Among Grainger’s students, in this case from his days teaching at Interlochen, is the late Walter S. Hartley (1927-2016) who composed directly for band, creating a supreme catalog of his own for the medium. Among that output includes a set of transcriptions Hartley prepared that he titled - in appropriately Graingerian-style - A Tit-Bit Suite, which is comprised of two of Percy’s posthumously published piano originals Harlem Walkabout, and A Bridal Lullaby, as well as ELLA Grainger’s The Bigelow March. I believe that this set is still awaiting its world premiere. For interested parties, their performing materials are available through Bardic Edition.

Two colleagues of Percy’s that require mentioning were Morton Gould (1913-1996) and Ralph Vaughan Williams (1872-1958), the latter having been among those colleagues with whom Grainger enjoyed one of his longest friendships. Apart from that, any additional comment as to the value of the music these two great Masters created directly for the band medium becomes extraneous.

John Philip Sousa (1854-1932) prepared his own first-rate settings of Grainger’s Country Gardens and Handel in the Strand, respectively. While they may be quite different than Percy’s, they remain no less imaginatively prepared by “The March King”, capable of standing in contrast to Percy’s concept of these genuine warhorses on their own merits.

 3) Music as scored on their behalf by others.

On the other side of the coin is a title by one of Percy’s teachers that has become available in rolls royce fashion as expertly arranged by R. Mark Rogers in a manner that I doubt even its composer could have scored much better, namely Turandot by Ferruccio Busoni (1866-1924; as published by Southern Music:   https://www.youtube.com/watch?v=s1zwQcPn9-Q  ) 

A composer who greatly admired Grainger, and with whom Grainger met on one occasion, was Benjamin Britten (1913-1976), the composer/conductor/pianist whose championship of  Grainger helped lead to a renaissance of interest in Percy’s music. Of Britten’s important works, a transcription of his ‘Four Sea Interludes’ from the Opera “Peter Grimes” - yes, you are reading  that correctly! - now exists due to its masterful setting by Musician 1st Class David J. Miller of the United States Navy Band (where he is also a member of its trombone section) that remains completely faithful to one of Britten’s best known, and most celebrated compositions.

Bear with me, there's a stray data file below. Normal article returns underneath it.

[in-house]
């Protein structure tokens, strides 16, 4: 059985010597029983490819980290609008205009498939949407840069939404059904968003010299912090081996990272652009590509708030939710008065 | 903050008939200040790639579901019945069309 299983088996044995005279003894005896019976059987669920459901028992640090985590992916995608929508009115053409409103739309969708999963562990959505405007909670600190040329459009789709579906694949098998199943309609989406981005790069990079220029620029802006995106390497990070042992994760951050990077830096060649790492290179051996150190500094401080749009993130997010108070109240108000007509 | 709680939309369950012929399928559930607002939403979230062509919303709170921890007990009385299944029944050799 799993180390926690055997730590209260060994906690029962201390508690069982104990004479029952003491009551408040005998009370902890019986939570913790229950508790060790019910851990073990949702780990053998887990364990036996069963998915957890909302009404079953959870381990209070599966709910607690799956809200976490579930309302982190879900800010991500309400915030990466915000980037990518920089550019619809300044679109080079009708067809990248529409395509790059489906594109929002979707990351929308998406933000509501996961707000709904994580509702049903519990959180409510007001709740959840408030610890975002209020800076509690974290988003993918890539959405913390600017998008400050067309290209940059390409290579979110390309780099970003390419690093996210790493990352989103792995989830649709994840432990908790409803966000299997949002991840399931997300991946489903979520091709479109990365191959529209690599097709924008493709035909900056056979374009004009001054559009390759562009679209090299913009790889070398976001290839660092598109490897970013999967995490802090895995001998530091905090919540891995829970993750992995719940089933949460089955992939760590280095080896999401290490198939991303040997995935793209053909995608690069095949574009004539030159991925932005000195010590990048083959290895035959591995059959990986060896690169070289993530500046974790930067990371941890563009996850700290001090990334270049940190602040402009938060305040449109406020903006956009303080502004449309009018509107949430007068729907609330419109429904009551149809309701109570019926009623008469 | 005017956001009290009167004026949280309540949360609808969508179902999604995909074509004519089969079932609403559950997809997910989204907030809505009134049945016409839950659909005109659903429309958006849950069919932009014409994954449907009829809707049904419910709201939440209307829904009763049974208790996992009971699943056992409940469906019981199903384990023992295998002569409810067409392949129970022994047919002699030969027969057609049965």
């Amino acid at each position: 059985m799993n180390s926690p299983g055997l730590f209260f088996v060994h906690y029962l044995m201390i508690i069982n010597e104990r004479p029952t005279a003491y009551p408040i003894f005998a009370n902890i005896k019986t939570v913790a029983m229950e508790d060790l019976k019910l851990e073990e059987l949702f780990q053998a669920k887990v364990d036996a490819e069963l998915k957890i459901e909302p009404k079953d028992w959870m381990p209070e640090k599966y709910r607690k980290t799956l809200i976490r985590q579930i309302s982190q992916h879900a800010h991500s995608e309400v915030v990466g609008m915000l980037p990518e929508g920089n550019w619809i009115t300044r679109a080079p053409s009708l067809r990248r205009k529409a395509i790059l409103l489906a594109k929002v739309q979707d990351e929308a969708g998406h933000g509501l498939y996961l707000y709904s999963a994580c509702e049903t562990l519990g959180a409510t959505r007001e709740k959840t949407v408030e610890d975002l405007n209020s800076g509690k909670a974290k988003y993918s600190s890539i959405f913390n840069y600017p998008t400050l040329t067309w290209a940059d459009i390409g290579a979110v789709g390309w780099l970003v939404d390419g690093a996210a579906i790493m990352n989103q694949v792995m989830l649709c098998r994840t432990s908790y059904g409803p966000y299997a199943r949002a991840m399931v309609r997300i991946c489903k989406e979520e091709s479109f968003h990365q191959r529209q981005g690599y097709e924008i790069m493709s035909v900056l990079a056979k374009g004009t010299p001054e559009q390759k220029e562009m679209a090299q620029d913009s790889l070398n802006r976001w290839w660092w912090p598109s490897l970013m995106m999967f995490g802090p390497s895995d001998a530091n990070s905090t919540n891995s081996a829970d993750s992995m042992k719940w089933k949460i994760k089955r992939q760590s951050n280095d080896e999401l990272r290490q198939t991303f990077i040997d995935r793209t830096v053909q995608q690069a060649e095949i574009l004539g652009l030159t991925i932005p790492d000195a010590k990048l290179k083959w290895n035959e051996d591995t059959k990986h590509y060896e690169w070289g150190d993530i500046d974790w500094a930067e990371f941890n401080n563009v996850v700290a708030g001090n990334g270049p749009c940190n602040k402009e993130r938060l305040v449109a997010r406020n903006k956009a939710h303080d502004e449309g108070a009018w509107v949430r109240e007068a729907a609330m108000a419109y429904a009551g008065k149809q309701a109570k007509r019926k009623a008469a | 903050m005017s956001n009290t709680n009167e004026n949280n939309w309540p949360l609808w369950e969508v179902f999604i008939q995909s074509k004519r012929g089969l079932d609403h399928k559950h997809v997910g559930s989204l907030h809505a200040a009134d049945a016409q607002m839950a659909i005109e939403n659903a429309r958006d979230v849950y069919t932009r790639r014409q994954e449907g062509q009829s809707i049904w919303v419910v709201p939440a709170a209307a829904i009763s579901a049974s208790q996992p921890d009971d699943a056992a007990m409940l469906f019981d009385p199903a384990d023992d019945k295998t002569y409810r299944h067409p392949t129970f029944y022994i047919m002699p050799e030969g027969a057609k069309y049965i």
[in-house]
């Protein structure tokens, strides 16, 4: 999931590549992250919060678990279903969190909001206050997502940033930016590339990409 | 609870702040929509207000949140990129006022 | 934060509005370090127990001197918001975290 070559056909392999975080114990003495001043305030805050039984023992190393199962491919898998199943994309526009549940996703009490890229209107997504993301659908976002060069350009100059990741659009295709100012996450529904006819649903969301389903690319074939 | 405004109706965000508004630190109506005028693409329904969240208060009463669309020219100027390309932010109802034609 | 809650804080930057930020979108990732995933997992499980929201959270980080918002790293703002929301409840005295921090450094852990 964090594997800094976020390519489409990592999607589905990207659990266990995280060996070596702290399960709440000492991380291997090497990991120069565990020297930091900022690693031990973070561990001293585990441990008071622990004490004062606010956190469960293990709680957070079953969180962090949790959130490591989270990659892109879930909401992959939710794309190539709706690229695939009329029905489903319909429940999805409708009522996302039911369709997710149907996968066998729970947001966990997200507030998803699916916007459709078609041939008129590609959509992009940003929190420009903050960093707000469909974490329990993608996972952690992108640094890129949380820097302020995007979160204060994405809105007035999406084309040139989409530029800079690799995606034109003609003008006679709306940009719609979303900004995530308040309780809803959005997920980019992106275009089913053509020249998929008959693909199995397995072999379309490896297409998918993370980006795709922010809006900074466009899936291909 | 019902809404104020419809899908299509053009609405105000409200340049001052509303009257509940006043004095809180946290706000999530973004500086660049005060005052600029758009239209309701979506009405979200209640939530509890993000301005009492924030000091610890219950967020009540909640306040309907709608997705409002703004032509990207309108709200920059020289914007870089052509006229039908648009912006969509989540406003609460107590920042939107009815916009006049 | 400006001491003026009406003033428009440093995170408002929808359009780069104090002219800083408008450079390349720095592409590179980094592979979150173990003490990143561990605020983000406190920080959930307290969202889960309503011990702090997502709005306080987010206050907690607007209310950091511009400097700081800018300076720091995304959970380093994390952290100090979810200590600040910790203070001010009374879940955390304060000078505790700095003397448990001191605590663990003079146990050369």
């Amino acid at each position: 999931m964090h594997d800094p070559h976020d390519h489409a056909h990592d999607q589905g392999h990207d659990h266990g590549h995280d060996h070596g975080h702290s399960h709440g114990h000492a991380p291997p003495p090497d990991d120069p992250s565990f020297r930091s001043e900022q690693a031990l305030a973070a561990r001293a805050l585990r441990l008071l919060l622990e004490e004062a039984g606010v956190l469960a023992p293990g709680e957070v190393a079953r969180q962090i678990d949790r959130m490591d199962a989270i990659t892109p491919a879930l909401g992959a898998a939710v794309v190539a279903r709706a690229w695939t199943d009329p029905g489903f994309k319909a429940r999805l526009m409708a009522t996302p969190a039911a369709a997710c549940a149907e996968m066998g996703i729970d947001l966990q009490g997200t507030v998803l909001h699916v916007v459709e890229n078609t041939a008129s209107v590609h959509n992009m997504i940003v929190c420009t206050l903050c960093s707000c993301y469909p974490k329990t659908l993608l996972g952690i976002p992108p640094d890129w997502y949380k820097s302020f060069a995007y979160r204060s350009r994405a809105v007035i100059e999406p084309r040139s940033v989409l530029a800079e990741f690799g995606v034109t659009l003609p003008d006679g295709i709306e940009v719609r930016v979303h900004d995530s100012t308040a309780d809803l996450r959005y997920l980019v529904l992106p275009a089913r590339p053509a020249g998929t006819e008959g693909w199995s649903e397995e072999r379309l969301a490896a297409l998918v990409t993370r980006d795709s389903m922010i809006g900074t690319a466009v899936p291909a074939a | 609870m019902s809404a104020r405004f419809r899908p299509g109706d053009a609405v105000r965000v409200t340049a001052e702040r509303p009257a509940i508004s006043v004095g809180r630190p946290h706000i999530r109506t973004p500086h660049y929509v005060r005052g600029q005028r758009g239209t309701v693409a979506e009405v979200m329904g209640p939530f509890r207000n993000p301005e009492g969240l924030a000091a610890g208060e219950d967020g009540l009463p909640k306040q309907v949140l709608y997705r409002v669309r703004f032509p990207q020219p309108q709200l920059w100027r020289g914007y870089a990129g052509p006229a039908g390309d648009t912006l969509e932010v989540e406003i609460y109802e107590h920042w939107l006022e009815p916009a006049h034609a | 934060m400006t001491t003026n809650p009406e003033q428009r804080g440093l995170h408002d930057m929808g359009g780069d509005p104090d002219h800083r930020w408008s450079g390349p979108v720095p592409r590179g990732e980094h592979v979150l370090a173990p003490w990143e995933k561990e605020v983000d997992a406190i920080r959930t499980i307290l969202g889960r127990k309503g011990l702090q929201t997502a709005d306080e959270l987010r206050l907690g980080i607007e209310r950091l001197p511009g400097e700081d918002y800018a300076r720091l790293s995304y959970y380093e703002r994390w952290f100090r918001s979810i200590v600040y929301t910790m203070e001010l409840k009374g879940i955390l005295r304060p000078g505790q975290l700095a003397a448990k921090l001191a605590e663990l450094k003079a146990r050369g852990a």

On a more personal note, I have prepared versions of works by composers who knew Grainger, one, in particular whose music Percy actively championed. Of the one who “knew him” (and visa versa) was Jerome Moross (1913-1983) who, despite having had a successful career writing for the theatre, television, radio and motion pictures did not compose directly for the band medium. Selecting his orchestral work Biguine - or, as Jerry put it to me, “Oh, you mean my little Latin number!” - I dished-up a scoring of it for band, which is available through Subito Music. His reflections about Grainger were most insightful, having left a most positive impression on him that I was honored he shared with me. 

Of the composer Percy championed remains Robert Nathaniel Dett (1882-1943), of whom I have prepared band versions of his two earliest, yet most engaging among his titles, specifically Cave of the Winds (published by LudwigMusic Masters Publications) as well as the recently released After the Cake Walk, editing and expanding the materials from its original 1901 scoring by Lee Orean Smith into - and for use within - our present time (published by Southern Music Publications under their “Concerts in the Park Series”:  https://www.youtube.com/watch?v=RsjMk_WOt9Y  ) While these two titles are indicative of the music the young Dett and others would have heard at the turn-of-the-20th-Century, these foot-stompers possess some of the catchiest and most engaging melodies he was ever to compose that are certain to make an audience smile from ear to ear.